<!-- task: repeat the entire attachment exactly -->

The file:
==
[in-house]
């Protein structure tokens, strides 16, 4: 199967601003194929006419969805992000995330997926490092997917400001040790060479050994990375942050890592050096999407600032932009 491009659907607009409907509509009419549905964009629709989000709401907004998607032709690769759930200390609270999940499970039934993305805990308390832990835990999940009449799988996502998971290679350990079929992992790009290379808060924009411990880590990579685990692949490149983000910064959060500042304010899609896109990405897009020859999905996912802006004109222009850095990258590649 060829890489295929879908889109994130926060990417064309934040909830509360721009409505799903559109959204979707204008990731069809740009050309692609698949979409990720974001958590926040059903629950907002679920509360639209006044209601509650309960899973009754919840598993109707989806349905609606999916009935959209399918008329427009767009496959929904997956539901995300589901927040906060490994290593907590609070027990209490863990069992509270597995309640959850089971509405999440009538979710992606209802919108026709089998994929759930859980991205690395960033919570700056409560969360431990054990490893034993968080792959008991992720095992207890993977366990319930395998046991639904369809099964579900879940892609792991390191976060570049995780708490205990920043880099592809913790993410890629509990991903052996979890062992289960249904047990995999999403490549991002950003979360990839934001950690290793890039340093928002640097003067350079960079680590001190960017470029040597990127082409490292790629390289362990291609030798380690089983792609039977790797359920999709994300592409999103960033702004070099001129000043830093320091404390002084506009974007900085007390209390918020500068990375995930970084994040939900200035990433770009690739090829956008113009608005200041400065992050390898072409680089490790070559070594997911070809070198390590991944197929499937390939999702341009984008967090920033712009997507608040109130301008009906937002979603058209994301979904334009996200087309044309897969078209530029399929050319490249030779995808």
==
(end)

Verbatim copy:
[in-house]
């Protein structure tokens, strides 16, 4: 199967601003194929006419969805992000995330997926490092997917400001040790060479050994990375942050890592050096999407600032932009 491009659907607009409907509509009419549905964009629709989000709401907004998607032709690769759930200390609270999940499970039934993305805990308390832990835990999940009449799988996502998971290679350990079929992992790009290379808060924009411990880590990579685990692949490149983000910064959060500042304010899609896109990405897009020859999905996912802006004109222009850095990258590649 060829890489295929879908889109994130926060990417064309934040909830509360721009409505799903559109959204979707204008990731069809740009050309692609698949979409990720974001958590926040059903629950907002679920509360639209006044209601509650309960899973009754919840598993109707989806349905609606999916009935959209399918008329427009767009496959929904997956539901995300589901927040906060490994290593907590609070027990209490863990069992509270597995309640959850089971509405999440009538979710992606209802919108026709089998994929759930859980991205690395960033919570700056409560969360431990054990490893034993968080792959008991992720095992207890993977366990319930395998046991639904369809099964579900879940892609792991390191976060570049995780708490205990920043880099592809913790993410890629509990991903052996979890062992289960249904047990995999999403490549991002950003979360990839934001950690290793890039340093928002640097003067350079960079680590001190960017470029040597990127082409490292790629390289362990291609030798380690089983792609039977790797359920999709994300592409999103960033702004070099001129000043830093320091404390002084506009974007900085007390209390918020500068990375995930970084994040939900200035990433770009690739090829956008113009608005200041400065992050390898072409680089490790070559070594997911070809070198390590991944197929499937390939999702341009984008967090920033712009997507608040109130301008009906937002979603058209994301979904334009996200087309044309897969078209530029399929050319490249030779995808």